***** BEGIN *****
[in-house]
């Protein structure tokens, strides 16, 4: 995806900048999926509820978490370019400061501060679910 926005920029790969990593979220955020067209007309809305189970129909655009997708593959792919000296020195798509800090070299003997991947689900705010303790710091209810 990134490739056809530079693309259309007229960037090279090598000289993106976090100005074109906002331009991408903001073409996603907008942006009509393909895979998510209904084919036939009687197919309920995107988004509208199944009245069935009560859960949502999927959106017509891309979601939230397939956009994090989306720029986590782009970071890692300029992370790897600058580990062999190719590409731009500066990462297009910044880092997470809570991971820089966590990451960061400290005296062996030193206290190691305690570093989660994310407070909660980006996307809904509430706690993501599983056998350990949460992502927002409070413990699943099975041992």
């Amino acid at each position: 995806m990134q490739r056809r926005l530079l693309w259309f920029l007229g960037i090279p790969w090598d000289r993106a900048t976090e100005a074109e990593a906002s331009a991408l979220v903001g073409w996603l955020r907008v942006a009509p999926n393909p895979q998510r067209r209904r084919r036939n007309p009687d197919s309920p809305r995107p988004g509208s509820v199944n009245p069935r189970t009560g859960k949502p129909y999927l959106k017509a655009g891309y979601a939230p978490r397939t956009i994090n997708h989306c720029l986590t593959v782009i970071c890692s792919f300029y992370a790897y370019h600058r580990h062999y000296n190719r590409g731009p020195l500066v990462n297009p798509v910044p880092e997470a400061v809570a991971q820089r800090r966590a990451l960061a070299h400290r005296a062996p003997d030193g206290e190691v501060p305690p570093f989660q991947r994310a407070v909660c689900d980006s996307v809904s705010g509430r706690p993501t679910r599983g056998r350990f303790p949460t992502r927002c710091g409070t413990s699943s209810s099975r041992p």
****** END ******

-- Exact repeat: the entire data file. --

[in-house]
């Protein structure tokens, strides 16, 4: 995806900048999926509820978490370019400061501060679910 926005920029790969990593979220955020067209007309809305189970129909655009997708593959792919000296020195798509800090070299003997991947689900705010303790710091209810 990134490739056809530079693309259309007229960037090279090598000289993106976090100005074109906002331009991408903001073409996603907008942006009509393909895979998510209904084919036939009687197919309920995107988004509208199944009245069935009560859960949502999927959106017509891309979601939230397939956009994090989306720029986590782009970071890692300029992370790897600058580990062999190719590409731009500066990462297009910044880092997470809570991971820089966590990451960061400290005296062996030193206290190691305690570093989660994310407070909660980006996307809904509430706690993501599983056998350990949460992502927002409070413990699943099975041992």
């Amino acid at each position: 995806m990134q490739r056809r926005l530079l693309w259309f920029l007229g960037i090279p790969w090598d000289r993106a900048t976090e100005a074109e990593a906002s331009a991408l979220v903001g073409w996603l955020r907008v942006a009509p999926n393909p895979q998510r067209r209904r084919r036939n007309p009687d197919s309920p809305r995107p988004g509208s509820v199944n009245p069935r189970t009560g859960k949502p129909y999927l959106k017509a655009g891309y979601a939230p978490r397939t956009i994090n997708h989306c720029l986590t593959v782009i970071c890692s792919f300029y992370a790897y370019h600058r580990h062999y000296n190719r590409g731009p020195l500066v990462n297009p798509v910044p880092e997470a400061v809570a991971q820089r800090r966590a990451l960061a070299h400290r005296a062996p003997d030193g206290e190691v501060p305690p570093f989660q991947r994310a407070v909660c689900d980006s996307v809904s705010g509430r706690p993501t679910r599983g056998r350990f303790p949460t992502r927002c710091g409070t413990s699943s209810s099975r041992p």